As a gentleman of affairs, your study of the Path differs greatly from mine as a homeleaver. Leavers of home do not serve their parents, and abandon all their relatives for good. With one jug and one bowl, in daily activities according to circumstances, there are not so many enemies to obstruct the Path. With one mind and one intent (homeleavers) just investigate this affair thoroughly. But when a gentleman of affairs opens his eyes and is mindful of what he sees, there is nothing that is not an enemy spirit blocking the Path. If he has wisdom, he makes his meditational effort there. As Vimalakirti said, "The companions of passion are the progenitors of the Tathagatas. I fear that people will destroy the worldly aspect to seek the real aspect." ....
If you can penetrate through right here, as those three elders, Yang Wen-kung, Li Wen-ho, and Chan Wu-chin did, your power will surpass that of us leavers of home by twentyfold. What's the reason? We leavers of home are on the outside breaking in; gentlemen of affairs are on the inside breaking out. The power of one on the outside breaking in is weak; the power of one on the inside breaking out is strong. "Strong" means that what is opposed is heavy, so in overturning it there is power. "Weak" means what is opposed is light, so in overturning it there is little power. Though there is strong and weak in terms of power, what is opposed is the same.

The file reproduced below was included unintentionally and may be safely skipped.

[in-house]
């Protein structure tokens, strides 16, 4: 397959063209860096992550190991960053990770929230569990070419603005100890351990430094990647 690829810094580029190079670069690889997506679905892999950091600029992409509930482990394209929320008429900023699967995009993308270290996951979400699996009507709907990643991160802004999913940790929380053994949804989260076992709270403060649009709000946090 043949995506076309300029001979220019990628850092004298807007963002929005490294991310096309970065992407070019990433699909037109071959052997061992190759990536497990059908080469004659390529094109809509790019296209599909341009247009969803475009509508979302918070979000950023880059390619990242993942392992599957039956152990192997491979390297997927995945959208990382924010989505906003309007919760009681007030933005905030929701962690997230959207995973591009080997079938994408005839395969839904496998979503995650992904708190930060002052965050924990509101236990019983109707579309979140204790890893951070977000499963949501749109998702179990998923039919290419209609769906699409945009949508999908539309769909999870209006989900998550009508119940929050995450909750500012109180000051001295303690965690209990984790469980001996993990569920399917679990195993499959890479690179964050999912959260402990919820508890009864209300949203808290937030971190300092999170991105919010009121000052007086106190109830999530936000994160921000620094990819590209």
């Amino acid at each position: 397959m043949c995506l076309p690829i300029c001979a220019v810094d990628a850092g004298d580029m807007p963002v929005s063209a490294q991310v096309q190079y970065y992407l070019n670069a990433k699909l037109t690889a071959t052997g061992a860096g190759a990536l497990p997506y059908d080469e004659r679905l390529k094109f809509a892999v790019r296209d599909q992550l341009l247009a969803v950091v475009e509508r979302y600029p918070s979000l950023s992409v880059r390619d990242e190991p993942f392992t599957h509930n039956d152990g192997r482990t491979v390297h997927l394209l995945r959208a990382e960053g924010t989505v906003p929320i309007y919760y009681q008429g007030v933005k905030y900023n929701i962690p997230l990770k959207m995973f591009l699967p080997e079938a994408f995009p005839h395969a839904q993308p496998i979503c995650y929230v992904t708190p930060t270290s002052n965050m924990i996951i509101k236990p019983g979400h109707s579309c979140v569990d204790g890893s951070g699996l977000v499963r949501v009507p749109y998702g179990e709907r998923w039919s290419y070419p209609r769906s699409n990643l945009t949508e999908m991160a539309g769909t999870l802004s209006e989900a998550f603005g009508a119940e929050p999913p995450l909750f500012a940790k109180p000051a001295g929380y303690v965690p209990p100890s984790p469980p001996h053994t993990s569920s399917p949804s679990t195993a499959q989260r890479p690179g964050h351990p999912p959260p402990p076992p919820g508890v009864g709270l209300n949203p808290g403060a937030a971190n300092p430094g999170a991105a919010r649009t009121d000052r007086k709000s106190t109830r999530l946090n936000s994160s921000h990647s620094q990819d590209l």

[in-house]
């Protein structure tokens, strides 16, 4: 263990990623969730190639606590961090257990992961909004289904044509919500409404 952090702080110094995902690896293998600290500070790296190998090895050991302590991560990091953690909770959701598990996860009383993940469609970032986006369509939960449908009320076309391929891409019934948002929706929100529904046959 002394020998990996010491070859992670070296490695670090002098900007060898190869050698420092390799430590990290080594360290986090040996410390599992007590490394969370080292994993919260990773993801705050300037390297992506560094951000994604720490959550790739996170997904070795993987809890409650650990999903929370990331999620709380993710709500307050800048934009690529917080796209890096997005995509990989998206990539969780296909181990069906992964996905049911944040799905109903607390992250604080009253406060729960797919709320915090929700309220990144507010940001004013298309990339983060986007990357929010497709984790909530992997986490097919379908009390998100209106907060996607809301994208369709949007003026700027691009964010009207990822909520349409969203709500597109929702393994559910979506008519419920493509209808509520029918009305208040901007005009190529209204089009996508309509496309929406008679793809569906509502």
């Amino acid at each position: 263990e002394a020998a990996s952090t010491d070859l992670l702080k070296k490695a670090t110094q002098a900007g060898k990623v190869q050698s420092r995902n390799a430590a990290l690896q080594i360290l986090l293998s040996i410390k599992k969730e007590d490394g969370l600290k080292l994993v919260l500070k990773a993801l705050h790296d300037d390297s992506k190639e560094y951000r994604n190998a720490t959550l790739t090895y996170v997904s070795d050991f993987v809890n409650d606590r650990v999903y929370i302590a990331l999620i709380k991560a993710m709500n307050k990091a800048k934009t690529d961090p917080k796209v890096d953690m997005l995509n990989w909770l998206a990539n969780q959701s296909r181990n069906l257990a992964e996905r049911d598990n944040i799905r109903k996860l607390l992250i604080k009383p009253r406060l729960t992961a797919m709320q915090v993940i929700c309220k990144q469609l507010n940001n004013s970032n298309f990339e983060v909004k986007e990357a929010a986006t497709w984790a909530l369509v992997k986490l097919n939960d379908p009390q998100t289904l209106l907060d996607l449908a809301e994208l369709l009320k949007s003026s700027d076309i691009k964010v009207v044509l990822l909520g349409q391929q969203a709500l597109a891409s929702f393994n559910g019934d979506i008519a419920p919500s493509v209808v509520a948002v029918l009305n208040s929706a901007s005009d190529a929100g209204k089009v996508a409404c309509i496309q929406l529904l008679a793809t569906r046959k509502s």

-- Swampland Flowers: The Letters and Lectures of Zen Master Ta Hui. Tr. Christopher Cleary. Grove Press 1977
Thursday, November 21, 2013
Ta Hui on monks and laymen
I've copied this before, but recent events make me want to copy it again -- a segment of a letter from Ta Hui (a Zen Buddhist teacher, 1088-1163) to Hsu Tun-chi: